GLOUCESTER – Derelict fishing gear is a major problem in the United States, with millions of pots lost each year along the nation’s coasts.
“From the West Coast, it’s the Dungeness crab pots. In the Northeast, it’s lobster traps, American lobster traps. And then of course, we have blue crab traps that go from the Mid-Atlantic all the way down around the Southeast into the Gulf, and so on,” said Kirk Havens, the director of the Center for Coastal Resources Management at the Virginia Institute of Marine Science.
He mentioned that in a recent six-year period, 34,000 derelict crab pots were pulled from the Virginia waters of the Chesapeake Bay. Such cleanup is being done in other areas as well, from Maine to the West Coast.
However, more needs to be done than just recovering the pots. Are there trouble spots along the coasts? What damage is being done to the environment? How can we reduce the number of lost pots? What about the economy?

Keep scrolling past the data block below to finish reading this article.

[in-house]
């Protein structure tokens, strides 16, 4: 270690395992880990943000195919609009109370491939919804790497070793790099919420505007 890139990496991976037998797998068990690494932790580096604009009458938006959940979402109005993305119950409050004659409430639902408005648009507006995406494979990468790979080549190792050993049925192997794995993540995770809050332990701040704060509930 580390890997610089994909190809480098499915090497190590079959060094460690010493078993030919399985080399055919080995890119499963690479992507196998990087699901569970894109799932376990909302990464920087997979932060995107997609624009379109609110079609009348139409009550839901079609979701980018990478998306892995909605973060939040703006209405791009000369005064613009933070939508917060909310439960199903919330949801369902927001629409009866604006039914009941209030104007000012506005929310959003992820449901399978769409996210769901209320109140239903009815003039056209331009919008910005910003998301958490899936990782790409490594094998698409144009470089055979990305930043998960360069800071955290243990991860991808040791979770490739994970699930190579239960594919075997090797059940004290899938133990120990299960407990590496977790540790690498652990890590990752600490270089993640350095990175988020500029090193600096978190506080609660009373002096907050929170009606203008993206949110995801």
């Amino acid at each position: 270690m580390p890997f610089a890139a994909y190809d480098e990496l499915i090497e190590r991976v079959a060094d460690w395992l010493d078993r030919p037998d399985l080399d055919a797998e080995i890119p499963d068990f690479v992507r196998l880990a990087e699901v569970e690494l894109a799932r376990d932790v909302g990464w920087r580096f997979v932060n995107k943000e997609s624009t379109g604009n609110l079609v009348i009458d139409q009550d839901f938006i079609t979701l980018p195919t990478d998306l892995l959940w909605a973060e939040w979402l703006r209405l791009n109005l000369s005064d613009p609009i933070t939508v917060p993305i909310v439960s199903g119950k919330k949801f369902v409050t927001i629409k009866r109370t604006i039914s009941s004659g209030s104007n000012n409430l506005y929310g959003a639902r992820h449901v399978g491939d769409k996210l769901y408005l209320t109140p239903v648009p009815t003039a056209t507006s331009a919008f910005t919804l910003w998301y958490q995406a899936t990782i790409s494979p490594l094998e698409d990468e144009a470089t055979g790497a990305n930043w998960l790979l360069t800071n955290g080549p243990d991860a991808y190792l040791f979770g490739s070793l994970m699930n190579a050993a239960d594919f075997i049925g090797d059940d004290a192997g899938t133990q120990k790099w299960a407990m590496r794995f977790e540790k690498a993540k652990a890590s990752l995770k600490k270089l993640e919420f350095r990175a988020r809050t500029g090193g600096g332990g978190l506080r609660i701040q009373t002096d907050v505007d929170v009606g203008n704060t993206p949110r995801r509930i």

Thanks to an $8 million grant from the National Oceanic and Atmospheric Administration, VIMS is hoping to answer those questions.
“There are groups that do all these types of removals, but the problem has been that there isn’t a consistent standardization of the collection of the data when they’re pulling these pots out,” Havens said. “We really felt it important to get a handle on exactly where these are, what condition they are in, the types of bycatch, the other kind of critters that are being caught in these traps when they’re pulling them up.”
VIMS is often contacted by organizations around the country to help with this issue. That is when they discovered the data collection problem. Havens said some organizations would collect just the number of pots removed, some would record the number of pots and where they were located, and others might not record the bycatch.
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